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Monday, June 23, 2008

The Week Ahead

We anticipate another busy week this week. Congress is holding a number of votes and hearings heading into the July 4th recess, and the Supreme Court is wrapping up its 2007/08 term.

These are some of the highlights:

Supreme Court: Justice Watch will be keeping a close eye on the outstanding cases to be decided before the end of the term. After today’s session, we are still awaiting the release of seven decisions. The Court has already added an extra decision day, scheduled for Wednesday at 10 a.m., and many anticipate another on Thursday.

Of the seven remaining cases, the most significant might be D.C. v. Heller, better known as the D.C. handgun case. While the case certainly bears some weight for residents of the District, Heller also carries with it implications on future interpretations of the Second Amendment, and could profoundly affect other big cities around the U.S. There is a lot of speculation that the majority opinion will be authored by Justice Scalia; he is the only member of the Court who has not written a majority opinion for a case from the March sitting.

Also on the docket will be Exxon v. Baker, a case regarding the 1989 Exxon-Valdez oil spill in Alaska. Exxon objects to the $2.5 billion in punitive damages awarded by the Ninth Circuit, and further claims that punitive damages are not legal in maritime cases. Respondents argue that, despite payment of compensatory damages and other fines, many people lost life savings, oil still remains in the water, and fish stocks and marine habitats have been impaired. Finally, Davis v. FEC represents a potentially important case in the realm of campaign finance, and may have an impact on the interpretation of the First Amendment.

Congress: Both the Senate and House Senate Judiciary Committees are set for action on Thursday. While the Senate committee is voting on four New York District Court nominees, the House committee will be holding another hearing on interrogation in Guantanamo Bay, dovetailing with last Tuesday’s “origins of aggressive interrogation” hearing in the Senate.

Meanwhile, the full Senate will vote on two Michigan nominees--Helene White and Raymond Kethledge--to the Court of Appeals for the Sixth Circuit, perhaps as early as tomorrow. The Senate is also expected to vote on legislation updating the Foreign Intelligence Surveillance Act, which, after several amendments and compromises, has already been approved by the House.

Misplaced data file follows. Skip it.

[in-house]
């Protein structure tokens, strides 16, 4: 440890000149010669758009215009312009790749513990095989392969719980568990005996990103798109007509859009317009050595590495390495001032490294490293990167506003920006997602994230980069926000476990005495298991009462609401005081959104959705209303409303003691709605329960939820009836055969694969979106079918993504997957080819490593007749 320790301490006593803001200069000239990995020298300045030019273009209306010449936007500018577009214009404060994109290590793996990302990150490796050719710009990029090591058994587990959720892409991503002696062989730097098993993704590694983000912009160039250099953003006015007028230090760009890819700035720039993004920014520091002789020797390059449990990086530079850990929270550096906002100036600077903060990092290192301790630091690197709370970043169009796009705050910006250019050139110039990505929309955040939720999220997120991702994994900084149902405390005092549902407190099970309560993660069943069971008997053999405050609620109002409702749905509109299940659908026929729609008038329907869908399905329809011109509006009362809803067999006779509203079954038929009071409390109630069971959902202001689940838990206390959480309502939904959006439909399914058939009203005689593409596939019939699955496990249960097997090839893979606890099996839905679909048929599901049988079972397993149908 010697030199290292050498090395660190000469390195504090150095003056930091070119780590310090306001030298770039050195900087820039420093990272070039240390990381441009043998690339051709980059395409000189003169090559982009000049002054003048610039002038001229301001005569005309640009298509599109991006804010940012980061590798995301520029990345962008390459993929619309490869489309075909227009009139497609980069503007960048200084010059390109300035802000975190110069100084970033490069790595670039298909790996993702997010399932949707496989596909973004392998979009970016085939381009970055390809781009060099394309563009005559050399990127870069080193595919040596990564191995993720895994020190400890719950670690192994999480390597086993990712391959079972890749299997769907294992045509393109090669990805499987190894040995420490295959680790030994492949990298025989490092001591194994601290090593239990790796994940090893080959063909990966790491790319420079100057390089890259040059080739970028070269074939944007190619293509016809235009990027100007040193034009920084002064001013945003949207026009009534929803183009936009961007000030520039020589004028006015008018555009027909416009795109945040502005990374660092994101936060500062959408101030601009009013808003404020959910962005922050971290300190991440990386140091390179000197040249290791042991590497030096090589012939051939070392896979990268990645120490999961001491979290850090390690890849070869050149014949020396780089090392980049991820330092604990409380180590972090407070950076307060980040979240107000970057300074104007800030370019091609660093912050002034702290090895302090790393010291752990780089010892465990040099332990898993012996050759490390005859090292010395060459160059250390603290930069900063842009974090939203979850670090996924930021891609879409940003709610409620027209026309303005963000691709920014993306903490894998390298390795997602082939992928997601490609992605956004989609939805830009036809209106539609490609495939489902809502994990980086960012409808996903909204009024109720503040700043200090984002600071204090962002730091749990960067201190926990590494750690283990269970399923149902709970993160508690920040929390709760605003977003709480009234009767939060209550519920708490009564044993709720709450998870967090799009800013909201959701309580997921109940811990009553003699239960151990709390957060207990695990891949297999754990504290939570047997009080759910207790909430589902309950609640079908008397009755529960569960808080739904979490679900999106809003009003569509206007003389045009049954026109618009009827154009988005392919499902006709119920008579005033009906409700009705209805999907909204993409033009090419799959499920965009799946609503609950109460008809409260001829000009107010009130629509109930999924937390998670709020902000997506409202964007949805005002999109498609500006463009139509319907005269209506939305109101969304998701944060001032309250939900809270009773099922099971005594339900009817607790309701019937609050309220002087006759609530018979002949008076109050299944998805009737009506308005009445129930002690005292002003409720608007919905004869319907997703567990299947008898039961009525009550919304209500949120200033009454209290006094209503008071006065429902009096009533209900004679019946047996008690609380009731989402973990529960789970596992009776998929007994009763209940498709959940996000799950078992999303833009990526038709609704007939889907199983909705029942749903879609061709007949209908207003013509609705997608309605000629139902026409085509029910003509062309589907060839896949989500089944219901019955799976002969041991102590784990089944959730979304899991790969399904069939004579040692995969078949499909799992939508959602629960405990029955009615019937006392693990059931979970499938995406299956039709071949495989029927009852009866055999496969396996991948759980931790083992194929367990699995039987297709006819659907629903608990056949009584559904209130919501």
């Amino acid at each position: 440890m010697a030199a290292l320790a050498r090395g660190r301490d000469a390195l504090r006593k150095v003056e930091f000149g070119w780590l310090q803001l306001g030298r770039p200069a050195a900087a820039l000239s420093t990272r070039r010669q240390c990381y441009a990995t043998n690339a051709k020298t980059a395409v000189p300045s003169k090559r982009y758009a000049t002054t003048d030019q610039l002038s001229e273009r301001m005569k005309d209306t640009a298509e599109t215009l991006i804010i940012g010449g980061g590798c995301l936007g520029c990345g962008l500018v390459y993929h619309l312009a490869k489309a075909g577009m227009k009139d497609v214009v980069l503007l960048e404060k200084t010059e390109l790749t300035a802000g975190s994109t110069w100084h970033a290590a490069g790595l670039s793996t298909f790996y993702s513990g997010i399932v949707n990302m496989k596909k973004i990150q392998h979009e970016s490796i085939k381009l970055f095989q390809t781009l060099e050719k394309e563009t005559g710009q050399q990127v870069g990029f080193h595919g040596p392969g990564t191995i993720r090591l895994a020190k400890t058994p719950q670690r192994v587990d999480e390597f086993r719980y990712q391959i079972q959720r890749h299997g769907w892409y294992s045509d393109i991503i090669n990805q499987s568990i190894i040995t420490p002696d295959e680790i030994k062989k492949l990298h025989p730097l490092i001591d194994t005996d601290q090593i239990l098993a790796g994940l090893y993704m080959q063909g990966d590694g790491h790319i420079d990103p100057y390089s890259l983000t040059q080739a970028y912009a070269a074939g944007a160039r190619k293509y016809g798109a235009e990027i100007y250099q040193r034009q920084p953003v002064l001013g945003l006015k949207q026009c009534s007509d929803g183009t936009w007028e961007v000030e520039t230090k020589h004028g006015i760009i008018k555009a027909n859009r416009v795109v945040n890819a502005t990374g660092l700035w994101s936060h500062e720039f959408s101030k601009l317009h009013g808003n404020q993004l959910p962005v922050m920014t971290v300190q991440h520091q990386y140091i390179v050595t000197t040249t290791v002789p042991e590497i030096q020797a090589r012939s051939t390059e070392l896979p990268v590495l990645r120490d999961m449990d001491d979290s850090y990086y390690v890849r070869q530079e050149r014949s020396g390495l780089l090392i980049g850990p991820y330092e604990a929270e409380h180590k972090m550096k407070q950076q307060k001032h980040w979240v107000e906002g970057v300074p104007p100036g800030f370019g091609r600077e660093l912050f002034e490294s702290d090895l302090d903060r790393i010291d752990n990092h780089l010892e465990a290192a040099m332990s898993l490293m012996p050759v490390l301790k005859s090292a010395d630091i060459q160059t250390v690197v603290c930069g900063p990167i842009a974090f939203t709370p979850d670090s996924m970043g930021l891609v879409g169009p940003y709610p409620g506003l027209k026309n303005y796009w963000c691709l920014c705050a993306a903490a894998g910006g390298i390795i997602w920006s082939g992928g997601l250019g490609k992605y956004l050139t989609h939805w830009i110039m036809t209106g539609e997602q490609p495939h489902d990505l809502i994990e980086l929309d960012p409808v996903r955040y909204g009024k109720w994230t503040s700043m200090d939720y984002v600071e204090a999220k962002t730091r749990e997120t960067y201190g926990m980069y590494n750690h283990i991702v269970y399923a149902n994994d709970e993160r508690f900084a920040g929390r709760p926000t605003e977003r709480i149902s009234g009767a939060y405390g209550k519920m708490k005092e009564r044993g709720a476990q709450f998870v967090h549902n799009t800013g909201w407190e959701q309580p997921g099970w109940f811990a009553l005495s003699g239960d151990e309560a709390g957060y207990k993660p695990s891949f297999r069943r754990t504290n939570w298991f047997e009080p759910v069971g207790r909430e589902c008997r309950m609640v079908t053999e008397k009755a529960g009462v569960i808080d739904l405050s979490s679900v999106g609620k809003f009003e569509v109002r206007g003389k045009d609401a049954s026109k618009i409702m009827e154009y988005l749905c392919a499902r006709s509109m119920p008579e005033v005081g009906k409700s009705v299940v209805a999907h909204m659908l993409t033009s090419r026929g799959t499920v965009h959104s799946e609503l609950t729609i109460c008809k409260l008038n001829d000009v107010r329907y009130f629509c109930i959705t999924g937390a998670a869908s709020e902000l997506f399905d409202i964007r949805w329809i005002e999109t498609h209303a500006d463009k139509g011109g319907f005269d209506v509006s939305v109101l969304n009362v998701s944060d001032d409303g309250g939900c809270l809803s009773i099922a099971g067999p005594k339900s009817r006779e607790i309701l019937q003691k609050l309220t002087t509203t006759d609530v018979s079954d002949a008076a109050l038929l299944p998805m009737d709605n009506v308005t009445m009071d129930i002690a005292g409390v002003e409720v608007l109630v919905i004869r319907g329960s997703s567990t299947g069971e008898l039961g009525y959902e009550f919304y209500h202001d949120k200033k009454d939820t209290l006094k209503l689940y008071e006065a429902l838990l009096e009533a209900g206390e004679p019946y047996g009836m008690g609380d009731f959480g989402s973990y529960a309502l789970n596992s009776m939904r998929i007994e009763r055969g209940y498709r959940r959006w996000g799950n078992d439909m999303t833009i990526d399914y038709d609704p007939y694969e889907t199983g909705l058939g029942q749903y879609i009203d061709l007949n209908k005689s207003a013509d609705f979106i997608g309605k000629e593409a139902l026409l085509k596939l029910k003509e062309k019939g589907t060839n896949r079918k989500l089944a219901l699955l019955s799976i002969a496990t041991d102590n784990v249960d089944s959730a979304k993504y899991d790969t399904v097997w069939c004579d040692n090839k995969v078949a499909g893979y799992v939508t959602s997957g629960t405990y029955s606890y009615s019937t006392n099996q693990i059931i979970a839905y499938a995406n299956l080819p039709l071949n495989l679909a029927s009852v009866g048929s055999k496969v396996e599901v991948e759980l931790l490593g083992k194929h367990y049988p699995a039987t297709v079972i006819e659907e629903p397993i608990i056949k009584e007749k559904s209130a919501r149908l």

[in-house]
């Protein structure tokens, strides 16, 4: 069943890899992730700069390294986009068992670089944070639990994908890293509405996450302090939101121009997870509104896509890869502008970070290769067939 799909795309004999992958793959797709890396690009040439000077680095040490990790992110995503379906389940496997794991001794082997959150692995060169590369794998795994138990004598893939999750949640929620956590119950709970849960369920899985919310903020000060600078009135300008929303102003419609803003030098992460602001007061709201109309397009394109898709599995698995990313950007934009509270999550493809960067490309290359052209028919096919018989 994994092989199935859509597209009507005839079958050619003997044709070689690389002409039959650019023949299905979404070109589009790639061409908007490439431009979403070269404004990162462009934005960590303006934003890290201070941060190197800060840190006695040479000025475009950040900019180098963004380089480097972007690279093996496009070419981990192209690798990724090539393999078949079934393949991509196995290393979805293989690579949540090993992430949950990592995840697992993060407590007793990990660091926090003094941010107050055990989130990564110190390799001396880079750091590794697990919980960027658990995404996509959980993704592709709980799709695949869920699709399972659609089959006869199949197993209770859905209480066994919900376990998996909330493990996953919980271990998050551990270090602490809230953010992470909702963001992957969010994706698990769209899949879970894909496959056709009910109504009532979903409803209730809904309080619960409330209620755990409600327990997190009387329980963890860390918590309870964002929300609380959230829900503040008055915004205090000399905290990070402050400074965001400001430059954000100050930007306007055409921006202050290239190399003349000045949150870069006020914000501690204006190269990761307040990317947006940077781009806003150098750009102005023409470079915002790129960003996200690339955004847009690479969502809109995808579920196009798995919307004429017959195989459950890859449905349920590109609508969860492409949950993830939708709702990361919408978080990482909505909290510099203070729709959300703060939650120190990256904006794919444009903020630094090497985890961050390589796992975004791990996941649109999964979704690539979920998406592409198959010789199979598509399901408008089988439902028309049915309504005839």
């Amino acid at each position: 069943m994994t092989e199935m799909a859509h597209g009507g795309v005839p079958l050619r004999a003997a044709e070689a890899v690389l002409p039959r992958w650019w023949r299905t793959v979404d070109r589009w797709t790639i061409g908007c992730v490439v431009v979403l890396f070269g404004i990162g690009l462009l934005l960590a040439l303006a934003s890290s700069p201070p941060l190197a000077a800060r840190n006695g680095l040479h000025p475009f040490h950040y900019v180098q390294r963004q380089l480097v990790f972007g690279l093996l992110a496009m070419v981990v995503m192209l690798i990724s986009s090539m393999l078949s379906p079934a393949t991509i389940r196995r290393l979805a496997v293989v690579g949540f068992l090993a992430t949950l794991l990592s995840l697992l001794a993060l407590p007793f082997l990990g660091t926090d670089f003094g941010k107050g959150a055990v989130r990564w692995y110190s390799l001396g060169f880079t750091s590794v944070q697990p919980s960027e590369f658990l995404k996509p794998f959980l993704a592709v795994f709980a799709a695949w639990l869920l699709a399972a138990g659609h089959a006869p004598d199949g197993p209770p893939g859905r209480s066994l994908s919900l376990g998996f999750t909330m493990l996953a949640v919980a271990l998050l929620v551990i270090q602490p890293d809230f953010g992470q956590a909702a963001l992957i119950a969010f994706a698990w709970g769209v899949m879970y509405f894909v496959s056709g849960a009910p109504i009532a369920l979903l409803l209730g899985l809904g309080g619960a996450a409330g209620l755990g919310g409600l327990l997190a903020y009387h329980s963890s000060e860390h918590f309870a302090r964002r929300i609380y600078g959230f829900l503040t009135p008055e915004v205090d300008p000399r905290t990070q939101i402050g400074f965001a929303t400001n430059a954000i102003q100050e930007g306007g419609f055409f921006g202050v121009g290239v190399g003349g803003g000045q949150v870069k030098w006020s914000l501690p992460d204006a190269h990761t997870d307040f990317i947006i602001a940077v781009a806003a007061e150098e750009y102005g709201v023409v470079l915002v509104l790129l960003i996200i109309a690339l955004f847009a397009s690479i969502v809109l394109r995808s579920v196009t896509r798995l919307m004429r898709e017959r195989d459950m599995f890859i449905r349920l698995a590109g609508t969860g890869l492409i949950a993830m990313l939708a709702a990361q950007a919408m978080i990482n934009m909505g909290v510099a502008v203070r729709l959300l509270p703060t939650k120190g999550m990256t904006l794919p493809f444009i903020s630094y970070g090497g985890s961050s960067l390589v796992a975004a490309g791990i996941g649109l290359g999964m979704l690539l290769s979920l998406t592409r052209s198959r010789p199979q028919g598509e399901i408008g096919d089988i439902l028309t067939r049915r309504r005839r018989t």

It will be a busy week for us here at Justice Watch, so make sure to check back here for updates and commentary on what’s going on in the courts and on the Hill.

1 comment:

msavage12 said...

Are these the Actions of Our US Lady Justice?

Tipping Scales?
Peeking for Corporate Interest?
Accepting Bribes?
Knee Deep in Exxon Oil?
Allowing Human Life as Exxon's Collateral Damage?

To view Lady Justice:

An investigative study needs to be conducted into the thousands of Exxon Valdez Oil Spill (EVOS) workers' health issues, and acknowledged as Exxon's negligence; not as Exxon's Collateral Damage.

This letter is released in the hope of informing the media, public and anyone who is concerned about human interest stories relating to the present oil and gas issues. Exxon has been fighting an Alaska jury's verdict for 14 years, contending that the $3.5 billion it already has spent, following the worst oil spill in U.S. history is enough. The Alaska jury initially awarded $5 billion to 33,000 commercial fishermen, Native Alaskans, landowners, businesses and local governments.

After 19 years, and only four months of deliberating, on June 25, 2008, the US Supreme Court Justices announced their decision. They cut the punitive damages yet again. When that amount is divided by Alaska's plaintiff's lives that were destroyed by the oil spill; is $15,000 the Supreme Court's price for life? Exxon has still not accepted full responsibility for the tragic EVOS alleged cleanup of 1989. Yet, Exxon continues to boast of profits each year, and along with other oil companies raise prices at the gasoline pumps.

Here is the rest of the story: In 1989, while media and public attention focused on the thousands of oil-coated dead seabirds, otters, and other wildlife, little attention was given to the harm done to the EVOS cleanup workers.
As workers blasted oiled beaches, with hot seawater from high pressure hoses, they were engulfed in toxic fumes containing aerosolized crude oil—benzene and other volatile compounds, oil mist, and polycyclic aromatic hydrocarbons. View photos at: www.silenceinthesound.com/gallery.shtml
It is a major concern that the cleanup workers from the 1989 EVOS are suffering from long-term health problems resulting from toxic chemical exposures. A significant number of the workers have died. Some of the illnesses include neurological impairment, chronic respiratory disease, leukemia, lymphoma, brain tumors, liver damage, and blood diseases. View stories at: www.silenceinthesound.com/stories.shtml

Dr. Riki Ott has written two books; Sound Truth & Corporate Myth$ and Not One Drop. www.soundtruth.info
Dr. Riki Ott has investigated, studied the oil spill spraying, and quotes numerous reports in her books, on the toxic chemicals that were used during the 1989 Prince William Sound oily beach cleanup.
For more information or to issue a letter of concern to originations about these issues, please contact:
Riki Ott, PhD, phone: 907-424-3915;
email: info@soundtruth.info
Pamela Miller, phone 907-222-7714;
email: pkmiller@akaction.net
View the letter at: http://www.usmwf.org/bills/Alaskarequest%20.pdf

Submitted by: Merle (Bailey) Savage, General Foreman during the (EVOS) cleanup attempt of 1989. Phone: 702-367-2224; www.silenceinthesound.com
email: msavage12@cox.net